Saturday, February 09, 2008

Sweden, Here We Come!

Summer plans are starting to take shape, and it's very promising indeed! I am taking a risk in some ways by making such a confident proclamation. Regular readers have no doubt noticed that we don't always end up going where we say we'll go. But I suspect that the trip idea/actual trip ratio for most travelers is anything but 1-to-1. for us I think it's about 3/1. Still, the odds of us taking the trip I think we're going to take this summer are pretty good!

Proposed Itinerary for the Globetrekker Heritage Tour, made possible in part by the Volvo Overseas Delivery Program:

+/- June 14: fly to Goteborg, Sweden to take delivery on a Volvo (model TBA...Volvo of Charlottesville is sending brochures for the S80, XC90 and Cross Country wagon).

amorphous itinerary from then on: tour the area around Sunne, Sweden where my great-great-grandfather Nils is from. Possibly meet distant, distant relatives. Drive down to the crossing to Copenhagen, tour Denmark, where John's Oma was born. Visit Kiel, Germany where John's Opa was born. See a bit more of Germany, work our way down to Antwerp, visit friends there, scoot up to Amsterdam/Mijdrecht to visit friends, and then go home and enjoy the rest of the summer.

In retrospect, I'm so thankful that we just couldn't settle on a car or any summer plans last fall, and I'm glad we didn't settle for a car that we weren't truly excited about. The stars have aligned and now our purchase of a second vehicle is going to make a great trip possible! Cue the celestial choir! Let's hear it for paying attention to a gut feeling.

Thursday, February 07, 2008

Gong Xi Fa Cai!

Happy Year of the Rat!

from John, Louise, JieJie & MeiMei Globetrekker

the picture is of the character "fu" which means happiness and good luck. At the lunar new year, it is hung upside down (as above) because the expression "upside down" in Mandarin sounds like "is coming."

Monday, February 04, 2008

On a More Serious Note: China snow & ice

Hi all,

First, let me say the four of us are doing fine, no major news compared to what I’m writing about. JieJie is looking forward to her 6th birthday party, which will be in a party room at our area’s Children’s Museum and will have a “dog” theme. No particular dog, just dogs in general. MeiMei will try her hand as Official Photographer with a disposable camera, which we’ve found to be a very effective thing to have the Not-Birthday-Girl sister do. (JieJie’s b-day is March 9th).

Now to the news. You may have noticed news items here and there about the terrible, terrible winter China is having, the worst in 50 years. Snow shut down the port of Shanghai a few days ago, one of the busiest in the world—and at the same latitude as South Carolina! Beijing is dealing with terrible road conditions, snow and ice, with interruptions in food supplies and power. To make matters worse, millions and millions of people are trying and trying and trying to get home and see family during the upcoming Lunar New Year, a ten-day-long period beginning this Thursday that for many people represents the only time during the year when they can take off from work and make the long trip home by bus or train. Imagine being a migrant worker and leaving your wife and children with your parents, going to the city to find work, and the desperation of knowing that if you can’t get home now, it will be another year before you see them again. Lunar New Year is like Thanksgiving, Christmas, New Year’s Eve, Easter (spring festival) and the 4th of July (fireworks!) all rolled into one, and there are usually parties and feasts every day. A week or so ago, the Guangzhou train station was mobbed with 800,000 people all trying to get on trains that weren’t running because of the snow and ice and power outages, and the police were called in to quell the panic. The government is now urging people to stay put as they release emergency food stores to stave off a looming humanitarian crisis.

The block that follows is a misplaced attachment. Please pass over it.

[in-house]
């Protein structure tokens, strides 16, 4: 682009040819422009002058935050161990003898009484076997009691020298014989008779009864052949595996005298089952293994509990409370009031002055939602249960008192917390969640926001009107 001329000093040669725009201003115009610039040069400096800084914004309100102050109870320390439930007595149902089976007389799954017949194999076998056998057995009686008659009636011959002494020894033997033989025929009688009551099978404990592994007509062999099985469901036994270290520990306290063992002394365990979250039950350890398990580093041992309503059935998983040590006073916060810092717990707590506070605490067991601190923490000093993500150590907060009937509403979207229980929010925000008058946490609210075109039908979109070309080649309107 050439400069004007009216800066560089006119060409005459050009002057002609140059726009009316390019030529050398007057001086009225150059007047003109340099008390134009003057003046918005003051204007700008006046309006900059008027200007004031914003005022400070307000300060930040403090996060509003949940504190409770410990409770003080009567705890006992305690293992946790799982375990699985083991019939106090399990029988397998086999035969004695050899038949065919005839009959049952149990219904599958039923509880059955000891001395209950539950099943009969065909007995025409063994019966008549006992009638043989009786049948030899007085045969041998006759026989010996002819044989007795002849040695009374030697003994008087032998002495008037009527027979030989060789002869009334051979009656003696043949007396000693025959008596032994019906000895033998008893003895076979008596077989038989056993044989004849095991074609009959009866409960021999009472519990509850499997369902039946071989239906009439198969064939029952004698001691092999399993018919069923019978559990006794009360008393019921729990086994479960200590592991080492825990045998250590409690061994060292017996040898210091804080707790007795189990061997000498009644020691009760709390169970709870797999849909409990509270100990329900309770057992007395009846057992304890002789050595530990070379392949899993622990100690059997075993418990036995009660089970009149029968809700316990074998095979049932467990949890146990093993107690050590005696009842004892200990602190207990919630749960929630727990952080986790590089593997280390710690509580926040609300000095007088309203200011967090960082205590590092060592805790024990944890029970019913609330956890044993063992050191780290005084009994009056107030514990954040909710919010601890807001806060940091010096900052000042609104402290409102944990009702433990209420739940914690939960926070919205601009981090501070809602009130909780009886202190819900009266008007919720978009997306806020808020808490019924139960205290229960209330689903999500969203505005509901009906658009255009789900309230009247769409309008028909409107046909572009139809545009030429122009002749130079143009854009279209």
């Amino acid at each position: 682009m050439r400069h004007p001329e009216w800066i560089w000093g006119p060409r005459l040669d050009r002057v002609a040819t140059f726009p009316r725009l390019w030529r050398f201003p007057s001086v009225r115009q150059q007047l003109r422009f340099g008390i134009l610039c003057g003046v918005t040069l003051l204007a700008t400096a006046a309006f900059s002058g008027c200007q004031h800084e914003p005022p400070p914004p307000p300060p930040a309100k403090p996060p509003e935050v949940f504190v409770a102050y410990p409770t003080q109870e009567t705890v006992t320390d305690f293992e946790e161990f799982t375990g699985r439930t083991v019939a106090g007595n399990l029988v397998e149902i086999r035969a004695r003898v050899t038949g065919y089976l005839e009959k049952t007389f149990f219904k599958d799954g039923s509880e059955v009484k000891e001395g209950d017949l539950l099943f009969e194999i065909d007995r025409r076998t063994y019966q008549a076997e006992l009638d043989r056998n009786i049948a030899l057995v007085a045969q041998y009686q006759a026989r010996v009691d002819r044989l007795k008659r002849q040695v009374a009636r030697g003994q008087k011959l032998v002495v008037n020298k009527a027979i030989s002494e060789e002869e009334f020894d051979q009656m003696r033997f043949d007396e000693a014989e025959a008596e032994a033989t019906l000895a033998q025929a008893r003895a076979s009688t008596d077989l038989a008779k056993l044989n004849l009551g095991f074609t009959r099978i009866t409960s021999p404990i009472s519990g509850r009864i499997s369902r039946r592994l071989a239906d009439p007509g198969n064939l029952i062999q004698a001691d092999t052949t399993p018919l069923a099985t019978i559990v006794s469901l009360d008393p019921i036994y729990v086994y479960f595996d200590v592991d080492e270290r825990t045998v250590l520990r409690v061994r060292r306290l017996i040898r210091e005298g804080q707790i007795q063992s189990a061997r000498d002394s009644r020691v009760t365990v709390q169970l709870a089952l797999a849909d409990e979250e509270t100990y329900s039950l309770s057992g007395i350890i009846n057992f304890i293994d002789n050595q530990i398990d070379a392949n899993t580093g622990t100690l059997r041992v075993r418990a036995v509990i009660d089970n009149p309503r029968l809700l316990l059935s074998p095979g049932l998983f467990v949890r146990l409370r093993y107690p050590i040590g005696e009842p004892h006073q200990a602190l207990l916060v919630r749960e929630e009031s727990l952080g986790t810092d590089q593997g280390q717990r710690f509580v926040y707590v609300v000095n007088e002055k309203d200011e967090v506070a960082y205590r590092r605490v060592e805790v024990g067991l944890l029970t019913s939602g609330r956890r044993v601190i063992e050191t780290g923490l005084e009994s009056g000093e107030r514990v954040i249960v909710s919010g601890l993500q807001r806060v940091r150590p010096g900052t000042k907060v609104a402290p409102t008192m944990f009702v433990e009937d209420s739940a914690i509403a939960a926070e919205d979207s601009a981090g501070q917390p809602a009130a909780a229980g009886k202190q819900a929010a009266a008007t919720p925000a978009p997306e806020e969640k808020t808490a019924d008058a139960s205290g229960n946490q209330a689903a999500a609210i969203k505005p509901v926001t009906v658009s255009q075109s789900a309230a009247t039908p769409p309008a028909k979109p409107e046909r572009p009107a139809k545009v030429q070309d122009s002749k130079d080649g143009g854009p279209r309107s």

And the orphanages have been impacted. Because of the snow, many of the caregivers—who also care for the elderly in these “Social Welfare Institutes” for the young and old—have long ago given up on their new year holiday. And because of the unpredictability of travel, many are staying 24 hours a day at the SWI.
Because of power outages, water pumps are not working and the orphanage staff
are carrying water by hand in addition to all of their normal duties.
In one instance, the local government allowed the fire company to supply water with trucks because the situation was desperate. Many of the buildings in the more southerly locations don’t have heat, because they don’t usually need it. At an orphanage where my friend’s daughter was cared for, three babies in fragile health have already died, despite the best efforts of the nannies. What we have heard from Fuling is that the rooms in their new building all have heat, but that many people in the surrounding areas, including some families of the nannies, are suffering in the cold.

We hope and pray that the weather warms and the situation doesn’t get any worse.
There IS something you can do, however.
You’ve often seen me mention a group called Half the Sky Foundation, and they are on the ground in China delivering supplies like diapers, formula, and heaters to orphanages in need. Our adoptive families group is going to set up a donation bucket at our New Year party this Sunday night to collect donations. If you would like to donate, or would like to see more information about the number of orphanages impacted by the severe winter storms, here’s a link to the Little Mouse Emergency Fund.

Please help!

You can search FTJ for past posts, e.g. China info...